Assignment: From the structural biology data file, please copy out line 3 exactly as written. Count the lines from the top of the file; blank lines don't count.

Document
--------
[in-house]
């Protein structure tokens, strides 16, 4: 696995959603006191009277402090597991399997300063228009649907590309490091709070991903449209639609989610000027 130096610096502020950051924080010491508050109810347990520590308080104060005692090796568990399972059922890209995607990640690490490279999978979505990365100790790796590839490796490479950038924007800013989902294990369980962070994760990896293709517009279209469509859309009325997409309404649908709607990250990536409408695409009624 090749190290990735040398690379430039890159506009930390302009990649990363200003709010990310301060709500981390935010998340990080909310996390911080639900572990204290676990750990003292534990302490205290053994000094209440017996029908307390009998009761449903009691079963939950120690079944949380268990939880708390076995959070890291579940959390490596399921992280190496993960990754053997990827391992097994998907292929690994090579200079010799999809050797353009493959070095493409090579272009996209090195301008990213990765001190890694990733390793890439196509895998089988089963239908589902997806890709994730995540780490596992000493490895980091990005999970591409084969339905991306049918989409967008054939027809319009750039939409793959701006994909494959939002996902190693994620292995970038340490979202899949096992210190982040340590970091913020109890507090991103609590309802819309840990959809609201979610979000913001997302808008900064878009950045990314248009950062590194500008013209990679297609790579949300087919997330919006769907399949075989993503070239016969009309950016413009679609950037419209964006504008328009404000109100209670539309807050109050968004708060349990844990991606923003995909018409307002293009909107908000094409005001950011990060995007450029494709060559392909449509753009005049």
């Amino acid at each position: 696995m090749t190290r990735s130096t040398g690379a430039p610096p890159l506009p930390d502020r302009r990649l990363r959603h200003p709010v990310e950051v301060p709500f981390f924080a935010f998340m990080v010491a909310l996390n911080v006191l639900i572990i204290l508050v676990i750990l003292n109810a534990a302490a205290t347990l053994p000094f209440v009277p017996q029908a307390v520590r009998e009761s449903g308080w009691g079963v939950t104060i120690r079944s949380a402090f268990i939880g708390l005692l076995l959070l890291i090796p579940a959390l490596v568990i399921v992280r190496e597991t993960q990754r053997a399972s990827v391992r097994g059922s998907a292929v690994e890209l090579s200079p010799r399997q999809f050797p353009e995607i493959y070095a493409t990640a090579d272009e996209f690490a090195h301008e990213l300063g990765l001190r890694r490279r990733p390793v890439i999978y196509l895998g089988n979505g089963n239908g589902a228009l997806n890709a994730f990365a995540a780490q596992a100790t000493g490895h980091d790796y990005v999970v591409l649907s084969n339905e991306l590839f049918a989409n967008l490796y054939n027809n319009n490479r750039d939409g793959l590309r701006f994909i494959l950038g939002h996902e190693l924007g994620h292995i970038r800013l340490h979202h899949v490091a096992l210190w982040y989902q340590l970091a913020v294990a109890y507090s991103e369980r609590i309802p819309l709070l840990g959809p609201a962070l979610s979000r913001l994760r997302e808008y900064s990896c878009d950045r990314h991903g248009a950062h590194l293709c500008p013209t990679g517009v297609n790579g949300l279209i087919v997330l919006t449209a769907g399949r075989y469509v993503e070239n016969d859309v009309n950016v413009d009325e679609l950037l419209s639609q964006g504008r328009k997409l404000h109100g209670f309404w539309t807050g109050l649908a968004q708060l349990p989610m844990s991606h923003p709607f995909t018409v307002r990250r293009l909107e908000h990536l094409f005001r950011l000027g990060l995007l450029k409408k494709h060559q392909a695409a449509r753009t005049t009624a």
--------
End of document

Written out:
């Amino acid at each position: 696995m090749t190290r990735s130096t040398g690379a430039p610096p890159l506009p930390d502020r302009r990649l990363r959603h200003p709010v990310e950051v301060p709500f981390f924080a935010f998340m990080v010491a909310l996390n911080v006191l639900i572990i204290l508050v676990i750990l003292n109810a534990a302490a205290t347990l053994p000094f209440v009277p017996q029908a307390v520590r009998e009761s449903g308080w009691g079963v939950t104060i120690r079944s949380a402090f268990i939880g708390l005692l076995l959070l890291i090796p579940a959390l490596v568990i399921v992280r190496e597991t993960q990754r053997a399972s990827v391992r097994g059922s998907a292929v690994e890209l090579s200079p010799r399997q999809f050797p353009e995607i493959y070095a493409t990640a090579d272009e996209f690490a090195h301008e990213l300063g990765l001190r890694r490279r990733p390793v890439i999978y196509l895998g089988n979505g089963n239908g589902a228009l997806n890709a994730f990365a995540a780490q596992a100790t000493g490895h980091d790796y990005v999970v591409l649907s084969n339905e991306l590839f049918a989409n967008l490796y054939n027809n319009n490479r750039d939409g793959l590309r701006f994909i494959l950038g939002h996902e190693l924007g994620h292995i970038r800013l340490h979202h899949v490091a096992l210190w982040y989902q340590l970091a913020v294990a109890y507090s991103e369980r609590i309802p819309l709070l840990g959809p609201a962070l979610s979000r913001l994760r997302e808008y900064s990896c878009d950045r990314h991903g248009a950062h590194l293709c500008p013209t990679g517009v297609n790579g949300l279209i087919v997330l919006t449209a769907g399949r075989y469509v993503e070239n016969d859309v009309n950016v413009d009325e679609l950037l419209s639609q964006g504008r328009k997409l404000h109100g209670f309404w539309t807050g109050l649908a968004q708060l349990p989610m844990s991606h923003p709607f995909t018409v307002r990250r293009l909107e908000h990536l094409f005001r950011l000027g990060l995007l450029k409408k494709h060559q392909a695409a449509r753009t005049t009624a």